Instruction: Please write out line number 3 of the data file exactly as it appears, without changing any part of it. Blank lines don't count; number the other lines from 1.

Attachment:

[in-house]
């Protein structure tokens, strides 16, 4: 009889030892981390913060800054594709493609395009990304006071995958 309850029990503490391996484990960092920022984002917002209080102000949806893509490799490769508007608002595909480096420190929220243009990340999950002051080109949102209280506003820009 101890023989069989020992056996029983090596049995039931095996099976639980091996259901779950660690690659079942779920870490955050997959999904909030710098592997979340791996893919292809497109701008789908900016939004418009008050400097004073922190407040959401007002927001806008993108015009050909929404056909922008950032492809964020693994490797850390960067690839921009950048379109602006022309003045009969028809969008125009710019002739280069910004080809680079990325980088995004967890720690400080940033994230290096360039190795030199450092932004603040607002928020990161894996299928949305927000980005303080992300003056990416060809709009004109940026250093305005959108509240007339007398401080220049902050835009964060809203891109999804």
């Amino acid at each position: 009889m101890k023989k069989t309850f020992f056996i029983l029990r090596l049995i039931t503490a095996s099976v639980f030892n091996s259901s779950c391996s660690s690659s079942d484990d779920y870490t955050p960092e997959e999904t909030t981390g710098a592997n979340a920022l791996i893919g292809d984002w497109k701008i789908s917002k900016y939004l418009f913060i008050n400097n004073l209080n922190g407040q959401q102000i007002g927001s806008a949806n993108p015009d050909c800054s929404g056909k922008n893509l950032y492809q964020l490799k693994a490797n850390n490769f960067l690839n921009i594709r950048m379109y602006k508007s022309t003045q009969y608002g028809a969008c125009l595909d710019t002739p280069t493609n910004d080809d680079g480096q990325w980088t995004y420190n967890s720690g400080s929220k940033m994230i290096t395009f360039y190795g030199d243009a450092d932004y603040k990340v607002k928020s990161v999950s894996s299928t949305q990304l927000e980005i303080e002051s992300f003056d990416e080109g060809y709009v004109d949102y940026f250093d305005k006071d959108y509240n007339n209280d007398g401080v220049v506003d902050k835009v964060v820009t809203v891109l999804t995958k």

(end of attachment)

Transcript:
């Amino acid at each position: 009889m101890k023989k069989t309850f020992f056996i029983l029990r090596l049995i039931t503490a095996s099976v639980f030892n091996s259901s779950c391996s660690s690659s079942d484990d779920y870490t955050p960092e997959e999904t909030t981390g710098a592997n979340a920022l791996i893919g292809d984002w497109k701008i789908s917002k900016y939004l418009f913060i008050n400097n004073l209080n922190g407040q959401q102000i007002g927001s806008a949806n993108p015009d050909c800054s929404g056909k922008n893509l950032y492809q964020l490799k693994a490797n850390n490769f960067l690839n921009i594709r950048m379109y602006k508007s022309t003045q009969y608002g028809a969008c125009l595909d710019t002739p280069t493609n910004d080809d680079g480096q990325w980088t995004y420190n967890s720690g400080s929220k940033m994230i290096t395009f360039y190795g030199d243009a450092d932004y603040k990340v607002k928020s990161v999950s894996s299928t949305q990304l927000e980005i303080e002051s992300f003056d990416e080109g060809y709009v004109d949102y940026f250093d305005k006071d959108y509240n007339n209280d007398g401080v220049v506003d902050k835009v964060v820009t809203v891109l999804t995958k």